Meningiomas have been identified as good host for tumours because of their rich vascularity making them susceptible to hematogenous spread, slow growth and slow metabolic rate and high collagen and immune content. An interaction between cell adhesion molecules has been advocated to explain the tendency of breast cancer to metastasize to meningioma (7). Such favorable soil is not described for ependymoma or lymphoma in the literature analyzing this phenomenon. However, we can speculate that adhesion molecules could be involved in the mechanism leading to our case.

Spreading from an extradural lymphoma to intradural space could have been suspected as it is most frequently encountered, but few cases of spinal intradural lymphoma have been published. Only 16 cases can be found reporting primary intradural extramedullary lymphoma in cauda equina location (8). In our case, no lymphoma was identified in systemic organ or in extradural space but only leptomeningeal dissemination. Such finding is unprecedented.Spinal cord ependymomas are preferentially myxopapillary subtype, involving cauda equina and filum terminale in most cases as a solitary lesion. Ependymomas represent 15% of spinal cord tumours and up to 60% of spinal cord gliomas. Another exceptional condition for this case is that we describe an extremely rare entity of multifocal ependymoma located in intradural extramedullary which was find at lumbar and cervical level. This presentation is exceptional with one case report of a grade II ependymoma published amongst the only 19 cases of intradural extramedullary ependymomas, excluding those comprising conus medullaris and filum terminale (9). Cooper et al. assumed that intradural extramedullary ependymomas originate from heterotopic glial cells (10). De Falco et al. reported a case of multifocal ependymoma in a 16-year-old man with a concomitant presentation of a thoracic spinal cord myxopapillary ependymoma with a second localization in filum terminale (11). The authors eliminated a disseminated ependymoma, a metastatic drop lesion or direct extension of a primary CNS tumour along the CSF and a spreading from the lumbosacral region to the cranial cavity.Although rare, this phenomenon (coexisting tumours within the same site) should be known by neurosurgeons because the possibility of collision tumours affects the treatment and the patient’s prognosis. In any case, the aim is to perform a complete excision of the tumour to allow maximum chances for the treatment to succeed. Adjuvant treatment remains challenging because of the uncommon presentation here. Oncologic therapies of two histologic lesions were associated, methotrexate and lymphoma protocol including rituximab, well discussed in multidisciplinary staff and reappraised depending on the oncologic response.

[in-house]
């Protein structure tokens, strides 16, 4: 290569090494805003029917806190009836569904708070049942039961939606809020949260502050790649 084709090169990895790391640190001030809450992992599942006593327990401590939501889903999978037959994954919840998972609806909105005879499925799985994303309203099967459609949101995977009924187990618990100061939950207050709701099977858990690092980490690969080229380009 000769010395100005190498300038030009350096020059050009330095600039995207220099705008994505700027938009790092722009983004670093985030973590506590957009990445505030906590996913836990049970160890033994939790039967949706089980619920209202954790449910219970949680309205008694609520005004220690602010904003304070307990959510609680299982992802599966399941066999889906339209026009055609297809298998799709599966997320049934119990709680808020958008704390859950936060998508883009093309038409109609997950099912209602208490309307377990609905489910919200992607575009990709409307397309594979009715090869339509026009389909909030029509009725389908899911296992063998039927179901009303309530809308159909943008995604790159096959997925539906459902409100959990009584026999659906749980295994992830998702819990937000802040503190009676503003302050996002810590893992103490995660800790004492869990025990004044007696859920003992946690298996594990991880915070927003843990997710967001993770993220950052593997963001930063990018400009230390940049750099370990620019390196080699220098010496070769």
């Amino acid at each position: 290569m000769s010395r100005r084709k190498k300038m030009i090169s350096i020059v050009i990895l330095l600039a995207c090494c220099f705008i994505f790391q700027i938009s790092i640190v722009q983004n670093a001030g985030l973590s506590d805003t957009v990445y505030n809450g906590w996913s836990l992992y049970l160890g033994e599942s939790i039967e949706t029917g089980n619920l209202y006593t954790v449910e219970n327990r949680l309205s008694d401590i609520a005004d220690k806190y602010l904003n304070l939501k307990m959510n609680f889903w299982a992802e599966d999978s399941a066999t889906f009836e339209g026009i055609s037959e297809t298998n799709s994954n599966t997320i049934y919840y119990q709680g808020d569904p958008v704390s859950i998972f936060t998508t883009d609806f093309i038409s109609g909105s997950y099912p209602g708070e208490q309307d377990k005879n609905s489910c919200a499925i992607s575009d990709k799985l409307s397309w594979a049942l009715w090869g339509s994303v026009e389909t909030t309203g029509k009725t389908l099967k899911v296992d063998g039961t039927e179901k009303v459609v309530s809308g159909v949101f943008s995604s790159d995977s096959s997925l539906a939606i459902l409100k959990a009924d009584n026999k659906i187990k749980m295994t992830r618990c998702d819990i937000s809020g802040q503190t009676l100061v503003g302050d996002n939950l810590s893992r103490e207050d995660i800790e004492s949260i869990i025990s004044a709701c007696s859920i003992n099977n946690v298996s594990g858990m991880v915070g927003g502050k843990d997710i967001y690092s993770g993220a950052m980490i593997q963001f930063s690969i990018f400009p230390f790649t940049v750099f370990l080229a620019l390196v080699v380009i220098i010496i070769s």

We report the first case of concomitant intradural extramedullary ependymoma infiltrated by primary CNS lymphoma, which is not only challenging for the neurosurgeon but also for all the therapists involved.


Thanks to Vincent Martin-Giardi for his precious help.


Conflicts of Interest: The authors have no conflicts of interest to declare.

Informed Consent: Written informed consent was obtained from the patient for publication of this manuscript and any accompanying images.


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Cite this article as: Bougaci N, Litrico S, Burel-Vandenbos F, Paquis P. Unusual cauda equina syndrome due to multifocal ependymoma infiltrated by lymphoma. J Spine Surg 2017;3(4):697-701. doi: 10.21037/jss.2017.10.02